· Importation of adulterated drugs, spurious drugs or spurious cosmetics
· Trading in drugs that fall under the definition of 'spurious drugs’
· Trading in spurious or adulterated drug which when used by any person for his treatment is likely cause his death or grievous hurt
· Non-disclosure of the name of the manufacturer by a person who is an agent of the manufacturer
· Willful obstruction of a Drug Inspector in the exercise of the powers conferred upon him by law
· Refusal to produce any documents relating to trade of a sub-standard drug in respect of the person who is believed to have committed an offence
(vi) Certain offences have been made cognizable and non-bailable
Offences that relate to adulterated drugs and spurious drugs are now considered to be cognizable offences9. Cognizable offence, under the Code of Criminal Procedure, is an offence for which a police officer does not require a “warrant” (sanction of a Magistrate) to arrest the one who is believed to have committed the offence. These offences are also non-bailable. Previously, most offences fell under the category of non-cognizable and bailable.
Observations on the Amended Act
Offences that relate to adulteration of food and drugs are strict liability offences, which means that mens rea or intention to commit offence is not required to be proved in order to prosecute an accused under adulteration laws. Adulteration is also an offence under Section 274, 275 and 276 of the Indian Penal Code, 1860 under which the offence is non-cognizable and non-bailable. The Expert Committee Report had recommended the deletion of this provision in view of its inconsistency with the Drugs and Cosmetics Act, 1940. However, the Amended Act makes no mention of such deletion.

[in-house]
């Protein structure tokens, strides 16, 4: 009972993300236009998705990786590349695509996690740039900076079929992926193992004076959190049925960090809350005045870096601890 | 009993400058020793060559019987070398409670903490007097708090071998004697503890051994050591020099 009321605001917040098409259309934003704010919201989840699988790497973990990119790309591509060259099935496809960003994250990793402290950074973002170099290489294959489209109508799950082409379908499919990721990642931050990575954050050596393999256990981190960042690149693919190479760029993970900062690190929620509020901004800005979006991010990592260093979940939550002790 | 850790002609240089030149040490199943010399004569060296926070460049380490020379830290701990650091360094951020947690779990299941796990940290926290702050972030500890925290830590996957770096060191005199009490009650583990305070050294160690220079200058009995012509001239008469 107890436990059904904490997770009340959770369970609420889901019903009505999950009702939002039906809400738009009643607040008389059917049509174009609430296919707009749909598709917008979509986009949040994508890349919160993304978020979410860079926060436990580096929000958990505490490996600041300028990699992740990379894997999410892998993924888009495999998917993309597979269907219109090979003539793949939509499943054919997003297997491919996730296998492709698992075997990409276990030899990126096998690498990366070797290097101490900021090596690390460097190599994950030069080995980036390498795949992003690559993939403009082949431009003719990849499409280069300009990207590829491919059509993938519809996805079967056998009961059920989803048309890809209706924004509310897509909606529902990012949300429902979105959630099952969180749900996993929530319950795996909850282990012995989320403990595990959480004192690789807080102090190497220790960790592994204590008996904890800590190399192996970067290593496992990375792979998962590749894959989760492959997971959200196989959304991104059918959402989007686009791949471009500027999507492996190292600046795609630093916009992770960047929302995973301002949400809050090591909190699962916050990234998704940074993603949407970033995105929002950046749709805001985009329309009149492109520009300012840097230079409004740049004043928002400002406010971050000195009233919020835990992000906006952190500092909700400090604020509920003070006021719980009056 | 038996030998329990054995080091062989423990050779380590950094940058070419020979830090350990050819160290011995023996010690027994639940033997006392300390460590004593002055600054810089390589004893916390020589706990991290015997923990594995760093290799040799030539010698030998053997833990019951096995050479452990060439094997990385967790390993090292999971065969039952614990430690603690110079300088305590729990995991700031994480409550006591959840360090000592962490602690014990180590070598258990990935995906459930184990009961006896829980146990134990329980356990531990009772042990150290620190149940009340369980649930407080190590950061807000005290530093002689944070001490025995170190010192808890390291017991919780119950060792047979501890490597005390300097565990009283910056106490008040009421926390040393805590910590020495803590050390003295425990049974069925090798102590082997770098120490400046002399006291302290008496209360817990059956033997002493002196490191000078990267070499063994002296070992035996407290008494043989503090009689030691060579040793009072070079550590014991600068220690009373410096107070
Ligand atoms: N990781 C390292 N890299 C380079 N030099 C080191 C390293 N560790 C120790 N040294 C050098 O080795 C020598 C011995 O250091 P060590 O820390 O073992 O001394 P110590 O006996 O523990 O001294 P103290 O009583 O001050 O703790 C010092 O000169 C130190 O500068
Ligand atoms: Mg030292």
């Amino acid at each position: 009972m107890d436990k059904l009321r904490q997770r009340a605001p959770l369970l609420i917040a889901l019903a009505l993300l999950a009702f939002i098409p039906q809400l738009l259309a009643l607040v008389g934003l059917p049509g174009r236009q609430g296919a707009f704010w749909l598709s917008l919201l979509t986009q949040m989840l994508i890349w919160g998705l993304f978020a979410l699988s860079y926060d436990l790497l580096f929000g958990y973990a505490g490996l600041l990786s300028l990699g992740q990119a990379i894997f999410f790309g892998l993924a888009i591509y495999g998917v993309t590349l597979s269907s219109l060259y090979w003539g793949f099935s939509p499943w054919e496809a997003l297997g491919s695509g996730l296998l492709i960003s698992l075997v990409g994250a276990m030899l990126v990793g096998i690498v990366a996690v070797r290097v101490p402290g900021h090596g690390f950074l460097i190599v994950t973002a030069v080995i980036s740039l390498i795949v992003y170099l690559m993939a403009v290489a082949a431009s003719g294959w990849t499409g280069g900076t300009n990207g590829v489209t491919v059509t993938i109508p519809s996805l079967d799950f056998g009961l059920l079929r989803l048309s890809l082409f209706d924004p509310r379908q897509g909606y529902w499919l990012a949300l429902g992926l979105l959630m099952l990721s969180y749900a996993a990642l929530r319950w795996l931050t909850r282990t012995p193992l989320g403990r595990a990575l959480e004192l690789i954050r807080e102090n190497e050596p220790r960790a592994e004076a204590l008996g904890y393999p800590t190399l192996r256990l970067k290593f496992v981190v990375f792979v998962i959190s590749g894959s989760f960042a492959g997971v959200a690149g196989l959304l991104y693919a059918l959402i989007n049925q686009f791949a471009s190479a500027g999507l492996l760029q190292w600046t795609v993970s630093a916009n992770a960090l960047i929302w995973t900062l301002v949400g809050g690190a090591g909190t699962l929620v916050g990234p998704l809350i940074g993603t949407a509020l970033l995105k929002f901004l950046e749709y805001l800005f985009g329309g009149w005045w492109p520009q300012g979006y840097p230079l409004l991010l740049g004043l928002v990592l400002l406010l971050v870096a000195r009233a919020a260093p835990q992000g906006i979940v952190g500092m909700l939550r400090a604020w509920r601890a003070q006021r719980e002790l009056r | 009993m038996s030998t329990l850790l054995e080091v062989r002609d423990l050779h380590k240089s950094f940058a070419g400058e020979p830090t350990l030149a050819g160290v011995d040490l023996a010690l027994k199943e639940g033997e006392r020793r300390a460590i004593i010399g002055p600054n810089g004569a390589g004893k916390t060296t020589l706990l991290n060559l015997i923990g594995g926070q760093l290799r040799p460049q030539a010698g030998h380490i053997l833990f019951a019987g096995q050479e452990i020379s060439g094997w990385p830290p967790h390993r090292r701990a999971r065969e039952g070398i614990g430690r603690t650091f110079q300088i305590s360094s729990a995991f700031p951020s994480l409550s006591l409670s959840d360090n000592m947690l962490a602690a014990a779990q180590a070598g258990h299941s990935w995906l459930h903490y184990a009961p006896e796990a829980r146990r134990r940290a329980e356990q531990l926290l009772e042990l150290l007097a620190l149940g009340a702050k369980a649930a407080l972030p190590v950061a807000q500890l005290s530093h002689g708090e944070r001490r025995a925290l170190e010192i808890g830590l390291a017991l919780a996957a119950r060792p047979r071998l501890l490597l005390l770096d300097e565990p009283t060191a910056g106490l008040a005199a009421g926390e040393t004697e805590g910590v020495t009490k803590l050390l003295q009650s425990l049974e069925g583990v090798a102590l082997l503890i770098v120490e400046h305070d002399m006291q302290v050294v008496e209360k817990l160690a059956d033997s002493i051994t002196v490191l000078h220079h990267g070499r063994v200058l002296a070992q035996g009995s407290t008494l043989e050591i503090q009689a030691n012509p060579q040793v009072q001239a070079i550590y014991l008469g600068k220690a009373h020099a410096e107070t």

The Amended Act attempts to deter dealings in sub-standard drugs by stepping up the rate of conviction by means of the Special Courts and enhanced penalties. The “whistle blower” policy on the anvil would boost this mechanism.
Quality of drugs can also degrade due to improper storage or transport. In order that genuine and innocent manufacturers or sellers of drugs found to be not of standard quality (“NSQ drugs”) due to reasons out of their control are not unduly harassed by Drug Inspectors conducting inspections and raids, the Drugs Consultative Committee (DCC) of the Ministry has drafted a set of model guidelines. The guidelines divide NSQ drugs into 3 categories: ‘Spurious and Adulterated drugs’, ‘Grossly Sub-Standard drugs’, and those having ‘Minor Defects’. The guidelines are however non-binding in nature and the industry hopes they will become binding on Drug Inspectors, which at present have mere persuasive value.
The Amended Act is a welcome move for the industry as the menace of spurious and adulterated drugs has been posing serious threats to genuine manufacturers and consumers. It is anticipated that speedier trials and harsh penalties would ultimately lead to the availability of safe drugs in India.
2 The Expert Committee was constituted by the Government of India in November 2003, under the chairmanship of Dr. R.A. Mashelkar.
3 Misbranded drugs are incorrectly labeled drugs or those bearing false or misleading claims on their labels.
4 Spurious drugs are imitations or attempts to pass off genuine drugs or are sold with the incorrect or fictitious name of manufacturer or product.
5 Adulterated drugs contain harmful or toxic or decomposed substances, or are packed in containers that render the contents injurious to health, or have substances mixed that reduce the potency or quality of the drug in question.
6 Section 17E “Adulterated Cosmetics” has been inserted in the Amended Act.
7 “Grievous hurt” as defined in Section 320 of the Indian Penal Code, 1860
8 Under the Existing Act, it starts at the level of Metropolitan Magistrate (MM) or Judicial Magistrate of the first class (JMFC) which is the lower most rung of the criminal court system in India.
9 The categorization of these offences overrides the provisions of the Code of Criminal Procedure that categorises offences.